We’re more than a year into COVID-19 quarantine, and one of the few places we can find respite is the outdoors. Escaping Zoom fatigue for a hike in the picturesque Pacific Northwest is a luxury, but for whom is this luxury accessible?
My first real camping trip came when I was well into college. As I debated which snacks to bring and wondered if my ride would let me have the aux cord, I realized I was missing an important camping essential: a tent. I eventually borrowed one, but it was a painful reminder that although I was born and raised in this place of sweeping mountain ranges and coastal forests, I was out of my element.
I attended a predominantly white high school, where my social media feed was filled with posts from classmates trekking through the woods on weekend camping trips or snowboarding in Snoqualmie Pass decked out in Patagonia gear. My own family never spent much time outdoors.
My parents, who immigrated from the Philippines in the late 1990s, were unfamiliar with camping culture. When they took me to REI to buy a sleeping bag for outdoor camp in sixth grade, we gazed at the endless aisles of outdoor gear, not knowing where to begin.
The idea of outdoor recreation is heavily romanticized: Images of experienced, mainly white male explorers embarking on expeditions to remote wildernesses come to mind. Furthermore, the demographic represented does not accurately reflect the general population. According to a recent National Park Service survey, minorities make up roughly 20% of outdoor recreation participants, despite accounting for nearly 40% of the U.S. population. “If the outdoors are inclusive or exclusive, it’s because we’ve created them that way,” says Jeff Rose, an assistant professor of parks, recreation and tourism at the University of Utah. The path to making those spaces more inclusive involves breaking down economic and transportation barriers, he says.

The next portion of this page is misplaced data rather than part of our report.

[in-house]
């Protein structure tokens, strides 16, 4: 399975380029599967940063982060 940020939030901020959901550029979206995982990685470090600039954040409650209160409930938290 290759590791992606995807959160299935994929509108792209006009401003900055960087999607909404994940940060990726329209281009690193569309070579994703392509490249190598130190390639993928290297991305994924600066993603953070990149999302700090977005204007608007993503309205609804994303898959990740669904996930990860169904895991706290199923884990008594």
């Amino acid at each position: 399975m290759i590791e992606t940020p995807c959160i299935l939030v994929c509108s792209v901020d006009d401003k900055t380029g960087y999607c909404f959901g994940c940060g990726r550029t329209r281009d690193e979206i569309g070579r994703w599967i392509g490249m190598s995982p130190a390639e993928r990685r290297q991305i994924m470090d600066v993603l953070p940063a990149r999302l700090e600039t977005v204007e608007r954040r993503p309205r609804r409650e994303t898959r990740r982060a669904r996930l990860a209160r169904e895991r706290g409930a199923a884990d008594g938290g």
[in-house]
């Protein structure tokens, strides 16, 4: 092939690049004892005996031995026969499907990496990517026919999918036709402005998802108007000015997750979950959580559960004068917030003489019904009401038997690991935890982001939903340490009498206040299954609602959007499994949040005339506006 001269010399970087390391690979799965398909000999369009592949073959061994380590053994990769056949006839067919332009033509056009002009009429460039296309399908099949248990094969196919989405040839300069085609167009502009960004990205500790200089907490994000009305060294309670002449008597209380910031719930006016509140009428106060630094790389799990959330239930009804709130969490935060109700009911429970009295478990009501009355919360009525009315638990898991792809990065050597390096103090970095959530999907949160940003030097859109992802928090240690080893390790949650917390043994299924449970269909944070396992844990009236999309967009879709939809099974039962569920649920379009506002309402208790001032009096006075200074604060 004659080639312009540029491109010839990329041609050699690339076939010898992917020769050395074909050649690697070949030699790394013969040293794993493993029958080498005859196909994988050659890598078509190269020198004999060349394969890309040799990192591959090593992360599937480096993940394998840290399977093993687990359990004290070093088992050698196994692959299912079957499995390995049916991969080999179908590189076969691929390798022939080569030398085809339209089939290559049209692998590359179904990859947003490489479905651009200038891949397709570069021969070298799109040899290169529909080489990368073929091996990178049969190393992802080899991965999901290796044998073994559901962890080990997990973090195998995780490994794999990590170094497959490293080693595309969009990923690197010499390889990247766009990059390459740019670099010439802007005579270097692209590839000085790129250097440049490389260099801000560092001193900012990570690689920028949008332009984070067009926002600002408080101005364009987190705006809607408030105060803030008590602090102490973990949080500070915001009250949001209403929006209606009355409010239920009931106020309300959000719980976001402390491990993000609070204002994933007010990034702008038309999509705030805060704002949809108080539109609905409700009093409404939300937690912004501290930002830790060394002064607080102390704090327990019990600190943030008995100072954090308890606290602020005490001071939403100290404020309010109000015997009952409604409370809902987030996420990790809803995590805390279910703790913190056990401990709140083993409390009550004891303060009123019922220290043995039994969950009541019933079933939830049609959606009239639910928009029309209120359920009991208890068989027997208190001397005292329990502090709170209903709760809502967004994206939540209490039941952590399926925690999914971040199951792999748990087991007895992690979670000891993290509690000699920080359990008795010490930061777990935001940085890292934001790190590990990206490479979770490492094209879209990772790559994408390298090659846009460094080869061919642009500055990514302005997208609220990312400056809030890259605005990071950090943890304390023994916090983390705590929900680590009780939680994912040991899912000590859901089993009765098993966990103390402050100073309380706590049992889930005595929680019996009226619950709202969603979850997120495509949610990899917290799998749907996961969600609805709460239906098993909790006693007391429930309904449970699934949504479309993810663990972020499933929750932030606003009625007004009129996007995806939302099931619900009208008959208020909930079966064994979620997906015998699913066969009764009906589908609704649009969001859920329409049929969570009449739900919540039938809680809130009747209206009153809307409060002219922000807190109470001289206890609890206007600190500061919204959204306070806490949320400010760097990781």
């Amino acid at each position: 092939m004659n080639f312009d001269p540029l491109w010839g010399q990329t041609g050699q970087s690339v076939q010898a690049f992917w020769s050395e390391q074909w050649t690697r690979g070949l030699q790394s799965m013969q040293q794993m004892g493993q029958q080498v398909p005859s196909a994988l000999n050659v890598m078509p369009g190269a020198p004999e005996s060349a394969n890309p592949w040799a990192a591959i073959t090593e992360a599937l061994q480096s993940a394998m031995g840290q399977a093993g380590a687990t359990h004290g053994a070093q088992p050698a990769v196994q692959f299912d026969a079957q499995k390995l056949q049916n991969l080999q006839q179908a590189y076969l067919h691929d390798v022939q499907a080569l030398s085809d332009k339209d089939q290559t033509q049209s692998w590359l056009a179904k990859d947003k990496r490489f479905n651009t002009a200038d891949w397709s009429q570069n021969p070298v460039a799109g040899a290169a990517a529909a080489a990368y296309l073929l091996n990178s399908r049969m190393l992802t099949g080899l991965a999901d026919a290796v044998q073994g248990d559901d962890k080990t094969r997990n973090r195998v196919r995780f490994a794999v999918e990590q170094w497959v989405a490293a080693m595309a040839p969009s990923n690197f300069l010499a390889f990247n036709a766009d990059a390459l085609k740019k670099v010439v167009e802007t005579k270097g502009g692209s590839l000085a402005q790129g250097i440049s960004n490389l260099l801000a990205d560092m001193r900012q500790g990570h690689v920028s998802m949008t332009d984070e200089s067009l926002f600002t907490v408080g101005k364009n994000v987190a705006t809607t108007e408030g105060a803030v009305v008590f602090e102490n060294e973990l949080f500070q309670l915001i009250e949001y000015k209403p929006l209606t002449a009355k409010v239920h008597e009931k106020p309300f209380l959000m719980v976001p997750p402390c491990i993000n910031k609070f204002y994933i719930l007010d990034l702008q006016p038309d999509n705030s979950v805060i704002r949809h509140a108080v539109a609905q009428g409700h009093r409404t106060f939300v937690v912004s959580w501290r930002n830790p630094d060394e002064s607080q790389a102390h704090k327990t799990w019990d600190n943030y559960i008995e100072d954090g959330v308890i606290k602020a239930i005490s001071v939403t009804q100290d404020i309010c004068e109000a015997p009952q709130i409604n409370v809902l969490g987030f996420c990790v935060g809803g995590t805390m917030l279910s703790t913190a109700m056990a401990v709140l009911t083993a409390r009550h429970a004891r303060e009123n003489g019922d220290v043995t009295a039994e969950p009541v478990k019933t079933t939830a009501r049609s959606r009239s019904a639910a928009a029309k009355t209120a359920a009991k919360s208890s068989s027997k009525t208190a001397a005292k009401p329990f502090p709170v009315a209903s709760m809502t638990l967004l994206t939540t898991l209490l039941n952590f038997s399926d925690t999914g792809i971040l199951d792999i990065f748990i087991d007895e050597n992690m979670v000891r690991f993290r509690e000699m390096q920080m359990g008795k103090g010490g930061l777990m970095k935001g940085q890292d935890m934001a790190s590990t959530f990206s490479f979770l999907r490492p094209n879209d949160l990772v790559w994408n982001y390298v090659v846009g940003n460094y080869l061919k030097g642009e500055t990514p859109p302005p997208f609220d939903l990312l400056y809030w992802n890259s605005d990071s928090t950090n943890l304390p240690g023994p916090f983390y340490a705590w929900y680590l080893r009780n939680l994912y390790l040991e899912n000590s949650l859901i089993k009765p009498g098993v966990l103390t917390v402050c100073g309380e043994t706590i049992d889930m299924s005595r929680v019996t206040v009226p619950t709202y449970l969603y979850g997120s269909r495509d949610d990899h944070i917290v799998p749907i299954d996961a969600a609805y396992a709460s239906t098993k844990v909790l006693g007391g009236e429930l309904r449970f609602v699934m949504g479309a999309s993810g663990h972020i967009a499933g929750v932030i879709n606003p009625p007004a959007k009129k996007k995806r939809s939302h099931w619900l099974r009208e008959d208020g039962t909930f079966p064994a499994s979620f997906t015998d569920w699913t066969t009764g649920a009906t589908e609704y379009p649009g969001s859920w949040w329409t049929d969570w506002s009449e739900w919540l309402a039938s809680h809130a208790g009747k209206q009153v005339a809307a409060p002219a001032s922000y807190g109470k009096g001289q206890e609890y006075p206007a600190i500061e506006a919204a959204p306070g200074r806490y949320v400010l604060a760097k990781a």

Money isn’t the only challenge. Racist and classist gatekeeping of hiking spaces also impedes the ability to access the outdoors.
Brands such as Patagonia and REI benefit from the capitalization of the outdoor industry, worth $427.2 billion in 2017 according to the Bureau of Economic Analysis. With images of expensive expeditions portrayed in media and advertising, it can be easy to think that this is the only way to legitimately enjoy the outdoors. However, these experiences are unattainable if you don’t have the gear or the established knowledge about recreating outdoors.
“A lot of my white friends that have camping gear of their own,” says Mo Jackson, of Olympia, who started a GoFundMe BIPOC camping gear campaign. “Not only do they have the gear from their parents, they also just have the knowledge of what they need from having gone with their parents.”
BIPOC and people with disabilities on average have lower incomes than white, able-bodied people, which means less disposable income for buying recreation gear. But money isn’t the only challenge. Racist and classist gatekeeping of hiking spaces also impedes the ability to access the outdoors. “A lot of people are like, ‘Oh, well, we don’t want everybody to know where this spot is, or only certain types of people,’” Jackson says. “Let’s be really honest [about] why you’re wanting to keep this knowledge from other people.”
It is important to note that BIPOC and other people not traditionally represented in the outdoor industry still participate. Affinity groups such as Unlikely Hikers and Seattle-based Black People Hike provide inclusive spaces for people of shared identities to connect and experience the outdoors together. And brands such as SlimPickins Outfitters, the first Black-owned American outdoor gear shop, empower BIPOC to explore the outdoors.
Even with groups and businesses such as these, there is much work to be done in diversifying the world of outdoor recreation. Immediate actions include providing physical resources for underprivileged groups, such as Jackson’s GoFundMe campaign. Help can also take the form of sharing knowledge, such as spreading the word about hiking locations and gear recommendations. “It’s celebrating things like just going for a hike in your local park just as much as celebrating doing [Mount] Everest,” says Morgan Oyster-Sands, a diversity, inclusion and equity specialist for the Northwest Outward Bound School.
As we head into a second summer of social distancing, I hope to make space for myself to enjoy our beautiful region. Participating in the outdoors—whether that’s savoring an afternoon in a city park or organizing a socially distanced group hike—is just as valid.